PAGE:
Bonfire of the Governments, Part Two


by Robert Gore, Straight Line Logic:

Welcome to the bonfire of the governments, history’s greatest conflagration.

Part One

Think of an activity that’s essential for a government bent on subjugation: censorship and the suppression of expression. Governments on both sides of the present conflict have further jacked up their efforts to control expression from the plateau reached with Covid. Russia just passed a law imposing a 15-year prison sentence for anyone spreading “fake news” about its invasion of Ukraine. The U.S. and European governments and lapdog legacy and social media have blanketed populaces with official propaganda. Just as with Covid, questions and deviations from the approved narrative are stifled, censored, and punished.


It was all so much easier back in the post World War II, pre-internet good old days. In the U.S. and Europe, there were several “papers of record” that had been infiltrated by intelligence agencies, and state-licensed radio and television stations. In the Soviet Union there wasn’t even that, just a few official propaganda organs.

Yet even with that degree of control, government repression wasn’t wholly effective. In the U.S. the truth got out about the Vietnam War. The Soviets could stop everything but people talking with each other, albeit in hushed tones. The cynical humor became legendary. (“They pretend to pay us, we pretend to work.”) Humor always contains an element of truth, which is why statists can’t do humor. The number of citizens red-pilled to Soviet corruption and incompetence and the comparative freedom and wealth of the West reached critical mass and the government fell. It took way too long, but it happened.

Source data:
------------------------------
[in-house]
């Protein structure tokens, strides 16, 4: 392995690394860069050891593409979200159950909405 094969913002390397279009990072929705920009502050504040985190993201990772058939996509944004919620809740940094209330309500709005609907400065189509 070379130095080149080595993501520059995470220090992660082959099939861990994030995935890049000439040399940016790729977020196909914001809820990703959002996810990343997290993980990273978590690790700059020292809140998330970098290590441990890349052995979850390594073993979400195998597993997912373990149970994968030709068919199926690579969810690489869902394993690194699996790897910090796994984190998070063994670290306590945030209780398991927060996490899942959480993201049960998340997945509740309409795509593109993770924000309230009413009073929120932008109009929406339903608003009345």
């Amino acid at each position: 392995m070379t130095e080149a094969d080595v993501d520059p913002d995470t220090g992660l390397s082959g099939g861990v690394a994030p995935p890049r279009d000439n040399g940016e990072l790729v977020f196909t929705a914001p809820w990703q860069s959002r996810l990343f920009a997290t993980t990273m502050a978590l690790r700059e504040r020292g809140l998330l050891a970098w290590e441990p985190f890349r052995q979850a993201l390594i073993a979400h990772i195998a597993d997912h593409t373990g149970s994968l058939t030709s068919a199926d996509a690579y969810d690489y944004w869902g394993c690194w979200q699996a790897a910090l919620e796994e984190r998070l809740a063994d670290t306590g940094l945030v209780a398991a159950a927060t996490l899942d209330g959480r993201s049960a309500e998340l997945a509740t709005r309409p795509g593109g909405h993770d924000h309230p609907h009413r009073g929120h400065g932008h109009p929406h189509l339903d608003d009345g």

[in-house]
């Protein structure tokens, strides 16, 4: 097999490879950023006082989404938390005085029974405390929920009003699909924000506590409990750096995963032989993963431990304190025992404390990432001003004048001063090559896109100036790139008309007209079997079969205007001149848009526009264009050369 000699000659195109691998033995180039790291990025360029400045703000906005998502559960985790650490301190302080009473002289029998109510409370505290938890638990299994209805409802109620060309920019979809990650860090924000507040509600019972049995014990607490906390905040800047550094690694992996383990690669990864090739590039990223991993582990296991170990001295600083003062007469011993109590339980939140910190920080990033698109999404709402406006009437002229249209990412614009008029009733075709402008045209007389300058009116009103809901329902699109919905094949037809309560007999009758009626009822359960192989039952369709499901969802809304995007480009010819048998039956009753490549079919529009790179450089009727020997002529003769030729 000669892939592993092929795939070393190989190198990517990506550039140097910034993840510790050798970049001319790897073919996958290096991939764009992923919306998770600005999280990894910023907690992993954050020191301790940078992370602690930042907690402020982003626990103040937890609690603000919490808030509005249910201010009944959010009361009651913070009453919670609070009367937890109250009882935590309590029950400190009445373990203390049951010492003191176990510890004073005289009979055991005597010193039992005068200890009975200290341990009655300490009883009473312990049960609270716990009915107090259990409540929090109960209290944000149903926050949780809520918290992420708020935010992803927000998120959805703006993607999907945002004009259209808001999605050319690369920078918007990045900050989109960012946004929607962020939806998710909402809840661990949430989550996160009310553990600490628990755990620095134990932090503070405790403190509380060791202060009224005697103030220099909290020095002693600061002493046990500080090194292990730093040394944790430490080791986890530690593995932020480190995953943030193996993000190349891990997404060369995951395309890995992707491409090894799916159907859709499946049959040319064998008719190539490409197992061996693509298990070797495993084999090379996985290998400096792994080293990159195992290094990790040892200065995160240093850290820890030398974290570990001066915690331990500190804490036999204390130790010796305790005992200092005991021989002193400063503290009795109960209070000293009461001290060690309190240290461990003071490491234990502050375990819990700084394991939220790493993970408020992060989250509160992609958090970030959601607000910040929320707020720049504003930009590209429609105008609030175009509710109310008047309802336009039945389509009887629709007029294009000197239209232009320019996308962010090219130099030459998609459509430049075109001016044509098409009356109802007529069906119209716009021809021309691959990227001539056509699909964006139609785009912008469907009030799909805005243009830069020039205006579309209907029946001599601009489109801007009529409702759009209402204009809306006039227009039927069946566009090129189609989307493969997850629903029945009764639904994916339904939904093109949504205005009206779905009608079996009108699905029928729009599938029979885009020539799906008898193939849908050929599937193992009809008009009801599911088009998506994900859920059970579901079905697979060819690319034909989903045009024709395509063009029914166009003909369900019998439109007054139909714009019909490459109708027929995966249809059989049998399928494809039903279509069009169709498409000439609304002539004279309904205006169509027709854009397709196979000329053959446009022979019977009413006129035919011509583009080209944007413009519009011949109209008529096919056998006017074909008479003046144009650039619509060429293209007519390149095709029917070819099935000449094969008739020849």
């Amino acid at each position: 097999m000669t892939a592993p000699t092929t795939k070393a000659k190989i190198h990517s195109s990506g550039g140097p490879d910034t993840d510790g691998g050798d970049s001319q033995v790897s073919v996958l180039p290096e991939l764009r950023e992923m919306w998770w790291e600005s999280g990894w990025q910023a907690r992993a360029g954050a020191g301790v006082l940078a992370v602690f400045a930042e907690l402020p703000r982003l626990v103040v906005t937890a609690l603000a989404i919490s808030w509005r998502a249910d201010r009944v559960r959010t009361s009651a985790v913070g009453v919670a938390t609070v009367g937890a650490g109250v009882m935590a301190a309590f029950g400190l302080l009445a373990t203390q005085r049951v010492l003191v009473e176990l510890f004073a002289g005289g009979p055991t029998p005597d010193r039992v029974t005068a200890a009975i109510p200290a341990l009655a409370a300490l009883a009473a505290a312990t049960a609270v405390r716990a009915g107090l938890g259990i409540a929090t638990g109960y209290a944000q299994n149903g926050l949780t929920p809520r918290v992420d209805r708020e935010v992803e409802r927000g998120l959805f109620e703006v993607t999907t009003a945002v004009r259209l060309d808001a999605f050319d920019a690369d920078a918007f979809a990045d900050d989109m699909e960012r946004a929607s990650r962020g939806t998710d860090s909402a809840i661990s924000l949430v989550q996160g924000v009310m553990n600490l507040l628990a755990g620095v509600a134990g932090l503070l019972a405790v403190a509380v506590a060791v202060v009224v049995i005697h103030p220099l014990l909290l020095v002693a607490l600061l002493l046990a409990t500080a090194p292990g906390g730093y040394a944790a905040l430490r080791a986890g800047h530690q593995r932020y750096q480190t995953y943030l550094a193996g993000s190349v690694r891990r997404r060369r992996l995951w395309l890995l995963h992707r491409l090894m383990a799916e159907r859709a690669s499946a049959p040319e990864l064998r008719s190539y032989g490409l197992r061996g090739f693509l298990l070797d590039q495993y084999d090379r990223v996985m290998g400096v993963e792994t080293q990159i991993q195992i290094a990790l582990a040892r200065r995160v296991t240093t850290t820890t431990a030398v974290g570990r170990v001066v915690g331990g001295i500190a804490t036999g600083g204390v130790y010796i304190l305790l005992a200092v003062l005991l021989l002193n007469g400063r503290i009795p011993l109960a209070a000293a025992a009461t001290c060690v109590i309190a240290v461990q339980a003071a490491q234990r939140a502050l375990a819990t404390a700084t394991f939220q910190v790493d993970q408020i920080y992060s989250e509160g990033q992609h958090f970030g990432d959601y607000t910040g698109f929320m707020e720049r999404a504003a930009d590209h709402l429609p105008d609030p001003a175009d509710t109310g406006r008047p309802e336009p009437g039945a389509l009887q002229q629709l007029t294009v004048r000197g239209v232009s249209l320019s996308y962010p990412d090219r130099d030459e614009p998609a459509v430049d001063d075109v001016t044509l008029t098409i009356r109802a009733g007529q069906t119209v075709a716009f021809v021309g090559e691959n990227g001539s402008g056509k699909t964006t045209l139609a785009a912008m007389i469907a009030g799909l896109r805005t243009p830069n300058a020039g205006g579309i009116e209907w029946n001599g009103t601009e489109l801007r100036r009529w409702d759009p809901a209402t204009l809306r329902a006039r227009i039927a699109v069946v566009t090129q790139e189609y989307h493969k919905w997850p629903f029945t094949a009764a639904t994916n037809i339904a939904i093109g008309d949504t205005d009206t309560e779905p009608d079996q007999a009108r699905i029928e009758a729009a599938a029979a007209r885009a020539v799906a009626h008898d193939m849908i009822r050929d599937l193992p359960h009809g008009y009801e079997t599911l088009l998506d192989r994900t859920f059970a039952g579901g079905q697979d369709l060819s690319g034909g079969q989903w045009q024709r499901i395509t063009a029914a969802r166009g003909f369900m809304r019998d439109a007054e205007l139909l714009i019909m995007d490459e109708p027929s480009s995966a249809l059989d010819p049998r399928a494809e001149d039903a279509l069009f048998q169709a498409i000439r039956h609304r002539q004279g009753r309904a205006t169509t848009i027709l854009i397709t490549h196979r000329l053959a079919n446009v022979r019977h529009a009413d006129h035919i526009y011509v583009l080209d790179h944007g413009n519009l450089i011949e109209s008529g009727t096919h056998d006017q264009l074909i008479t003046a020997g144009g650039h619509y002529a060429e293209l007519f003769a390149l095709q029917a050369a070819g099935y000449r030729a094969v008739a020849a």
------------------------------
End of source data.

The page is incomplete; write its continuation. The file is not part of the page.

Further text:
Today, there are billions of potential journalists and video producers—anyone with a cell phone and access to the internet—and trillions of text and email communications. People still occasionally engage in face-to-face conversations. The infrastructure needed to monitor all this is complex, gargantuan, and costly. Only algorithms and artificial intelligence can sort through it to identify threats to the state. Once identified, a separate infrastructure is necessary to apprehend, arrest, process, incarcerate and perhaps execute those engaged in wrongthought, wrongspeak, wrongwrite, and wrongact.

Repression’s seen costs are dwarfed by its unseen costs. Neither the jailers or the jailed are doing anything productive. Persecuting people for telling the truth amounts to cutting off a society’s eyes, ears, and tongue. Deliberate ignorance imposes costs of which the ignorant will, to their detriment, remain forever ignorant.

There is a meaningful cost imposed even on those who escape state persecution. Through fear or cupidity they trim their own sails, conforming, flattering, and propagating the party line. There are undoubtedly capable journalists in today’s legacy media, but they’ve smothered themselves as it’s become a purveyor of state propaganda.

The best and brightest have migrated to the alternative media, perhaps the freest endeavor left on the planet. From its cacophony—freedom is never quiet—has emerged 99 percent of disclosed truths and counter-narrative analyses these past few years.